Terrygold’s Black Box in Second Life

Black Box is the title of a new exhibition by Italian artist Terrygold, which opened on Sunday, March 13th, 2016. Located high above the Solo Donna club, home to the Art on Roofs series, Black Box is a compelling series, further enhancing Terrygold’s reputation as an artist with a considered eye for composition, nuance, framing and narrative in her work.

Following on from Ceramic Dolls (reviewed here) and Onirica (reviewed here), Black Box shares some aspects with the previous exhibitions, notably Onirica, whilst presenting new images and models, with the exhibition space itself very much as part of the overall installation in tone and form.

To appreciate Black Box in its fullest, it is essential you have Advanced Lighting Model (ALM) enabled through your graphics preferences. It is not required that you have Shadows enabled as well (which tends to be the heavy hitter when it comes to performance degradation); but as the exhibition space makes use of projected lights, ALM really is essential in order to gain the deepest exposure to the exhibit. Ambient Dark is also the recommended windlight setting.

As with Onirica, the visitor is led through a series of rooms (initially by a blue line on the floor), each of which offers 2D or 3D art (or a mix of both) created by Terrygold, finely lit using projectors, and each piece evocative in its own right. As with Onirica, elements of the exhibition space also form backdrops or elements within some of the images displayed, making for something of an almost recursive experience when appreciating those images. Also like Onirica, passage from one room to the next is, on a couple of occasions, through an element of the displayed art, again adding depth to the exhibition.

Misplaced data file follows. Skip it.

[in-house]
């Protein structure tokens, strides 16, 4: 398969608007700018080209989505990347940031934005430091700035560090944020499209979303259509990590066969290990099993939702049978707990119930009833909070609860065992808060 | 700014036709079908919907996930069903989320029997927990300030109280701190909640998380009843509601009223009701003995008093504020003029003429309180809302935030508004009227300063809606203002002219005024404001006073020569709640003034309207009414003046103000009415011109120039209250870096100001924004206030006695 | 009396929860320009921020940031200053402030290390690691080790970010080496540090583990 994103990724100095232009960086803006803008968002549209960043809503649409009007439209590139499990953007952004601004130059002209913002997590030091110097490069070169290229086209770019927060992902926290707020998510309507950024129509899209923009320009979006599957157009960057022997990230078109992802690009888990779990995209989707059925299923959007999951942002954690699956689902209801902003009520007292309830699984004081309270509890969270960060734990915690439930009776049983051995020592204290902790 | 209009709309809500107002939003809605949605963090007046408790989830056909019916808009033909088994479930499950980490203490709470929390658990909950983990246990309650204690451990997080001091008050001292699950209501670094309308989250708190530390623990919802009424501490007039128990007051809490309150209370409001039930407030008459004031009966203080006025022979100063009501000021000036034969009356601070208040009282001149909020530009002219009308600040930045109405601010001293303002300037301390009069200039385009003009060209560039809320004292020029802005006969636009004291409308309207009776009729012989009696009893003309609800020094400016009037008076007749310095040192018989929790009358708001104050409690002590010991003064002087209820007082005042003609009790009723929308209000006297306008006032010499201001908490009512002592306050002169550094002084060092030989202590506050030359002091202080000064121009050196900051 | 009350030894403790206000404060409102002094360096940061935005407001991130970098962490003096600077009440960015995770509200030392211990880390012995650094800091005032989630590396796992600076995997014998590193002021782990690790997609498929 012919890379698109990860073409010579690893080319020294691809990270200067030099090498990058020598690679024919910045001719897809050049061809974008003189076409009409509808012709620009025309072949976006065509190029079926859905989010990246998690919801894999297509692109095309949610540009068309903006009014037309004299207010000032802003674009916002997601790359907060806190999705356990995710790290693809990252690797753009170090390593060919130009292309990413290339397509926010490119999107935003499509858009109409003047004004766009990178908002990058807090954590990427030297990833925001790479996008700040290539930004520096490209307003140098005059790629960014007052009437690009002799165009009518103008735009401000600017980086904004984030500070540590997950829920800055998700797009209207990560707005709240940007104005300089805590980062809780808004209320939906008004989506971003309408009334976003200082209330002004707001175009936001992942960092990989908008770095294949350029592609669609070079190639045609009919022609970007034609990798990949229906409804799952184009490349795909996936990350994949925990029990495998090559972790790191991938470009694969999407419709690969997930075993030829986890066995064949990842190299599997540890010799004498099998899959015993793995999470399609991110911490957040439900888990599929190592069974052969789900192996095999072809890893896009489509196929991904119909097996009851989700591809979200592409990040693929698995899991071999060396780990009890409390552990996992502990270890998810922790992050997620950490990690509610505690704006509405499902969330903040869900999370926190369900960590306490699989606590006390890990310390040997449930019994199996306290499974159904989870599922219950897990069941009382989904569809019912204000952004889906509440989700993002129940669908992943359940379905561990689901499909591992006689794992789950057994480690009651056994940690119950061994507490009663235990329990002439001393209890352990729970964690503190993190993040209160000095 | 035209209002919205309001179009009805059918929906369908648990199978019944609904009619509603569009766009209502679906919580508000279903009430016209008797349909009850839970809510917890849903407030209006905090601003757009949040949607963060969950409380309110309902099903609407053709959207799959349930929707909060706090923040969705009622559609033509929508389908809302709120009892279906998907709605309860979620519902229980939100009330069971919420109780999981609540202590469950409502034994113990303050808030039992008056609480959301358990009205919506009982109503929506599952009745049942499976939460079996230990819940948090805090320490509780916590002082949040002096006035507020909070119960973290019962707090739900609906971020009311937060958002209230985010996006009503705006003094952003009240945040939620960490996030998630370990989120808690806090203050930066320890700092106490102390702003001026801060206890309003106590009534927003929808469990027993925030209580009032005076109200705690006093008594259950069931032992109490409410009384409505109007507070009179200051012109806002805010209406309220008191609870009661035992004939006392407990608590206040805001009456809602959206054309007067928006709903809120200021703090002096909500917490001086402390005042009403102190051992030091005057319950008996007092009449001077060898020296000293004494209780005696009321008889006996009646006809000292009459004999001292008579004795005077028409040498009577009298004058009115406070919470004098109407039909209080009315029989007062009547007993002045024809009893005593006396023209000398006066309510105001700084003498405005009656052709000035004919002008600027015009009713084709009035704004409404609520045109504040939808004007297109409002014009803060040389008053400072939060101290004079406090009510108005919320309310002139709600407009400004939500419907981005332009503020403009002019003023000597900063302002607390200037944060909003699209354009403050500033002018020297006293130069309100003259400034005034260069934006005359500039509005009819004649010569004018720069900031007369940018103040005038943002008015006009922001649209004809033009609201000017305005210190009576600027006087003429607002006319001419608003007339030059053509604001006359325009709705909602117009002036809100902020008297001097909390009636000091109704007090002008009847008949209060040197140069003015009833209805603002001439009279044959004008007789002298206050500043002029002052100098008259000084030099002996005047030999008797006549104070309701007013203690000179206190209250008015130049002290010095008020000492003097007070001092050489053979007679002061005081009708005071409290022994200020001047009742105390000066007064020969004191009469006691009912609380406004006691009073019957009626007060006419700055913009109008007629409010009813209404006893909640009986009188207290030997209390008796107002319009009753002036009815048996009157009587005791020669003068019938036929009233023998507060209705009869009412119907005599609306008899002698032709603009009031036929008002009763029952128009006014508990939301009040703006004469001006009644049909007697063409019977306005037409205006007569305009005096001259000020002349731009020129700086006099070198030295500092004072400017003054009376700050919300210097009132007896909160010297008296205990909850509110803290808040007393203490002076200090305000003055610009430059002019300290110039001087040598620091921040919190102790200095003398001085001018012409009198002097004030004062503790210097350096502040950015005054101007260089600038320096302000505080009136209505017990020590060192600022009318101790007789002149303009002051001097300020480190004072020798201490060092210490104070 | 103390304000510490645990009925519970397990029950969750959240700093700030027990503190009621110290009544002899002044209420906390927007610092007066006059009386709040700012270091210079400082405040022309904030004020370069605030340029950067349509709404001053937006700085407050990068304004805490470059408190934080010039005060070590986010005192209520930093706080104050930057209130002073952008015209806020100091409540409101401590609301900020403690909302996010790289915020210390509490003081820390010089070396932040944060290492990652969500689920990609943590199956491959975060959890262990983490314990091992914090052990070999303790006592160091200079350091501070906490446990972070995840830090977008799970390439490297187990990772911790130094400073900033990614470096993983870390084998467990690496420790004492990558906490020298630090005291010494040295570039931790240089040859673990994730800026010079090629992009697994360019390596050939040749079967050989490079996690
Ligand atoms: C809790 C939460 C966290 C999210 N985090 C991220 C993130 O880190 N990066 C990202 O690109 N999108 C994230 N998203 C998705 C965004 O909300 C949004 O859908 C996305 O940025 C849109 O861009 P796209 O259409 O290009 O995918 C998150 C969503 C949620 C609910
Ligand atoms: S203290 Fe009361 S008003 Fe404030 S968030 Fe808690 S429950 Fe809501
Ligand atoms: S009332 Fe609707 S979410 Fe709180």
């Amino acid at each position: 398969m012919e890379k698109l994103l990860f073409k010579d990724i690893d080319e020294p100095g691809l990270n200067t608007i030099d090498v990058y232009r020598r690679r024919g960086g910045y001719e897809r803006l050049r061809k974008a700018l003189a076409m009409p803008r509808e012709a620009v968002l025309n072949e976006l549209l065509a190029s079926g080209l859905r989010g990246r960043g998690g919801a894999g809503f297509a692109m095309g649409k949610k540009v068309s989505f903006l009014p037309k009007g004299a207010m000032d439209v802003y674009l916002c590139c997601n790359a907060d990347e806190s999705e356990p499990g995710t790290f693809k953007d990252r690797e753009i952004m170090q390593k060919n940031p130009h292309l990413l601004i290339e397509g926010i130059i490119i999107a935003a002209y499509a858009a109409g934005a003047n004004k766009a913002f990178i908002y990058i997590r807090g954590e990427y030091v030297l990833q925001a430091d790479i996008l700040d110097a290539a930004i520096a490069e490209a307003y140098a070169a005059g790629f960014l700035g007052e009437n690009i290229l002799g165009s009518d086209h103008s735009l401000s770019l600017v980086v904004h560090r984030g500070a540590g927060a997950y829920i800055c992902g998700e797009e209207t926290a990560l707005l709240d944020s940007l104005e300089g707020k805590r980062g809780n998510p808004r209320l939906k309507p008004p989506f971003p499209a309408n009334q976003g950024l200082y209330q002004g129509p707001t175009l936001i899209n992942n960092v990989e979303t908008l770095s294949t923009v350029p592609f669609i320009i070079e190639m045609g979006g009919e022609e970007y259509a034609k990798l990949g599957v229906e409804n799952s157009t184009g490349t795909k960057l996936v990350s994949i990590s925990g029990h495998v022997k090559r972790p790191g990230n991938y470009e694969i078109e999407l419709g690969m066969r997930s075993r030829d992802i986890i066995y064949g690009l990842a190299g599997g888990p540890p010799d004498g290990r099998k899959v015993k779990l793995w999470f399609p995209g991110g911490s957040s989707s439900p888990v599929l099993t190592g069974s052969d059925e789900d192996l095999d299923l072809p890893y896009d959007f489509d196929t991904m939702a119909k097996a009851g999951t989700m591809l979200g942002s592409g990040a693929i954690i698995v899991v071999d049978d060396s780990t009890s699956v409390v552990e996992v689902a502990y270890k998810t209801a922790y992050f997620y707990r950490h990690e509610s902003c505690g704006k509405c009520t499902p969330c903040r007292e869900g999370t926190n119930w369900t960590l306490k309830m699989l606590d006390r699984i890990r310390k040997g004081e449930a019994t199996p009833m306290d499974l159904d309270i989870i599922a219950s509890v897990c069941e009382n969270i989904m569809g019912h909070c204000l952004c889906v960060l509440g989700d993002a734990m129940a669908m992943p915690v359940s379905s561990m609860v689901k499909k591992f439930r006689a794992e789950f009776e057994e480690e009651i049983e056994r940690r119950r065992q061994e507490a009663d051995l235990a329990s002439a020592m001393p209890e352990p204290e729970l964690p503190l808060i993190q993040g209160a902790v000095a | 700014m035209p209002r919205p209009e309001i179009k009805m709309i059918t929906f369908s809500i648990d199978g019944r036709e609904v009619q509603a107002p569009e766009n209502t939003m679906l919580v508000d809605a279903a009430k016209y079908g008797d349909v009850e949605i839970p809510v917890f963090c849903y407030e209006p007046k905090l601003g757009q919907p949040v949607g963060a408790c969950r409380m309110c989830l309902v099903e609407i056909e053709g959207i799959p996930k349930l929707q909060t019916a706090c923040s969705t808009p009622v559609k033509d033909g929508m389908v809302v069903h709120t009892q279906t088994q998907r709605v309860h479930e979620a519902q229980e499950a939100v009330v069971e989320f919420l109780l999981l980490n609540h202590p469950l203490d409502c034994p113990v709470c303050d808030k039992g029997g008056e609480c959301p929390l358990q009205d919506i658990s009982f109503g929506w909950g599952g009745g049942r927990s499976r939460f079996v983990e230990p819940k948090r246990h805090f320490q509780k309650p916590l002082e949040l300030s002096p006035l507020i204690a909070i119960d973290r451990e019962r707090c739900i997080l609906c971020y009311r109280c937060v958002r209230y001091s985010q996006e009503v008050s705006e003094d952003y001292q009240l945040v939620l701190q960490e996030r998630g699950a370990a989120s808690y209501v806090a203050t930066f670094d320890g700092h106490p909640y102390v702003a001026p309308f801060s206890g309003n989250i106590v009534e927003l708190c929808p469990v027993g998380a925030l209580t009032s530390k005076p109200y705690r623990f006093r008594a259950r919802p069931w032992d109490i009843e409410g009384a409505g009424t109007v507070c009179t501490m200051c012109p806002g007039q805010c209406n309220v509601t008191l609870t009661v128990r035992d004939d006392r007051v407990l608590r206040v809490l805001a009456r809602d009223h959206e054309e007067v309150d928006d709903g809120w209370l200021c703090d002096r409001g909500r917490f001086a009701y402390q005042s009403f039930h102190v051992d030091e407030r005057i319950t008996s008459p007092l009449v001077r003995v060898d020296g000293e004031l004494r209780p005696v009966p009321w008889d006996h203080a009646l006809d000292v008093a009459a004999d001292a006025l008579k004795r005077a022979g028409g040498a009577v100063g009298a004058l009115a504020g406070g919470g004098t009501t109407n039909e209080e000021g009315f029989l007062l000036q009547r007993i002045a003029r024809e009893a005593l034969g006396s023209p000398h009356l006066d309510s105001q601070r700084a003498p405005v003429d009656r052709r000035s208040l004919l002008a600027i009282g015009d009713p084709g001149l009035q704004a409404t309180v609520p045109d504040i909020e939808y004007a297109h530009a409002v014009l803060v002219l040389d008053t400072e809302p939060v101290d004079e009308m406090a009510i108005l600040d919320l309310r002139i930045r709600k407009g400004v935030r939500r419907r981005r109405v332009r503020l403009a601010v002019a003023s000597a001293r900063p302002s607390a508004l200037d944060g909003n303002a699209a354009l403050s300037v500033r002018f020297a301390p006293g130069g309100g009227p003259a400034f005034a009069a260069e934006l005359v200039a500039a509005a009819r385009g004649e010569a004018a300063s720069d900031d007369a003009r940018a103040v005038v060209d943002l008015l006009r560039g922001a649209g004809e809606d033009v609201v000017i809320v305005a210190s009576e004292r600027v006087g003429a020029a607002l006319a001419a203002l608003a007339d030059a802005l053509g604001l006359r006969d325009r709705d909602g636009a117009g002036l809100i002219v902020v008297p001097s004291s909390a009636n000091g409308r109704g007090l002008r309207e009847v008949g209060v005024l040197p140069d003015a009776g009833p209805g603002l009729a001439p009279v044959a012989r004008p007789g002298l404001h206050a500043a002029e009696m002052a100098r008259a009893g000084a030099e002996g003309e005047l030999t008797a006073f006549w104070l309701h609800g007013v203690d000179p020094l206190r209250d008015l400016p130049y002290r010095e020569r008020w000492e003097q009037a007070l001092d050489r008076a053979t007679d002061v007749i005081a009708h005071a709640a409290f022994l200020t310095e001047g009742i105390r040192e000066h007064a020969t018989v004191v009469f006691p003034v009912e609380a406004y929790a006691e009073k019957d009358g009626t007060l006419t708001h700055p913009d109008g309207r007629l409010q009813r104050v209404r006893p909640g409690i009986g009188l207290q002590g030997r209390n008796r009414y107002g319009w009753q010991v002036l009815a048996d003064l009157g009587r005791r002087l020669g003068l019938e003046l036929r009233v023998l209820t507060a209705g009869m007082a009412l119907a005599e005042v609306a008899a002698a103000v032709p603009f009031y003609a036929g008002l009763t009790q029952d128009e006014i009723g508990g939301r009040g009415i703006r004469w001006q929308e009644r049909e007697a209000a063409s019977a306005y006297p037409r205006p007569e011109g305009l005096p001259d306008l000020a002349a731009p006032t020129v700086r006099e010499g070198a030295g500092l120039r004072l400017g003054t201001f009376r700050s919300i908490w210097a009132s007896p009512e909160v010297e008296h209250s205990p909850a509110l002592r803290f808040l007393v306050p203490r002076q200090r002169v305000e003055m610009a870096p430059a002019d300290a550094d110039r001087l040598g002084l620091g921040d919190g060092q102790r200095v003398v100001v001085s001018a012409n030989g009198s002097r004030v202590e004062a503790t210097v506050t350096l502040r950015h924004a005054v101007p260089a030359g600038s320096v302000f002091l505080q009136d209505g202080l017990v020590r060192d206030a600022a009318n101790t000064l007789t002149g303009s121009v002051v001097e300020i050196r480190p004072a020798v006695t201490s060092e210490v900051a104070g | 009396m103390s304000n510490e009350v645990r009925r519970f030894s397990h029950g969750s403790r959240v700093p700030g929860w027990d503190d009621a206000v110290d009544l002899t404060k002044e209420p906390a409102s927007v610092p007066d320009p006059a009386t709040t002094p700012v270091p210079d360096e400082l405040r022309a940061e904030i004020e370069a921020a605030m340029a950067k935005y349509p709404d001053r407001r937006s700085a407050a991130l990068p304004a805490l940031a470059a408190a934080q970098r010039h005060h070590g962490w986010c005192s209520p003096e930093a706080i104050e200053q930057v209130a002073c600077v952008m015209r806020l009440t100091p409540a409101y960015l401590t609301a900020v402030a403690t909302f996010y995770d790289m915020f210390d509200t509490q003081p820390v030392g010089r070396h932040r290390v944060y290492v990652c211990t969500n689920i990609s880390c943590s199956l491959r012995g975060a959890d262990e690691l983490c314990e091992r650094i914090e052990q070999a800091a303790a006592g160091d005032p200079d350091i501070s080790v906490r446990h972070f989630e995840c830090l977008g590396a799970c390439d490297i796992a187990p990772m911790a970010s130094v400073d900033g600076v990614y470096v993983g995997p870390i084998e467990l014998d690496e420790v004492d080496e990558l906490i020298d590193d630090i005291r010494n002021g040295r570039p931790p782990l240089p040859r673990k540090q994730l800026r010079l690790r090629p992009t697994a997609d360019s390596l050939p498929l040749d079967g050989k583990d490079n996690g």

With her work, Terrygold always presents a fine eye towards the use of black and white and the inclusion of colour. This was much in evidence in both Ceramic Dolls and Onirica, and is so again with Black Box; and if anything the subtle ebb and flow of colour through the images brings an additional vibrancy to the pieces displayed here, whilst presenting Black Box almost as the third part or a continuing chapter in a series which perhaps commenced with Ceramic Dolls.

As well as ensuring you have ALM and a suitable windlight when viewing Black Box, be sure to came around carefully –   there are places where you’ll need to cam up to catch everything.

All told, Black Box is another exquisite blending of 2D and 3D and environment,  one which comes highly recommended, and which will remain open through until Sunday, April 3rd.

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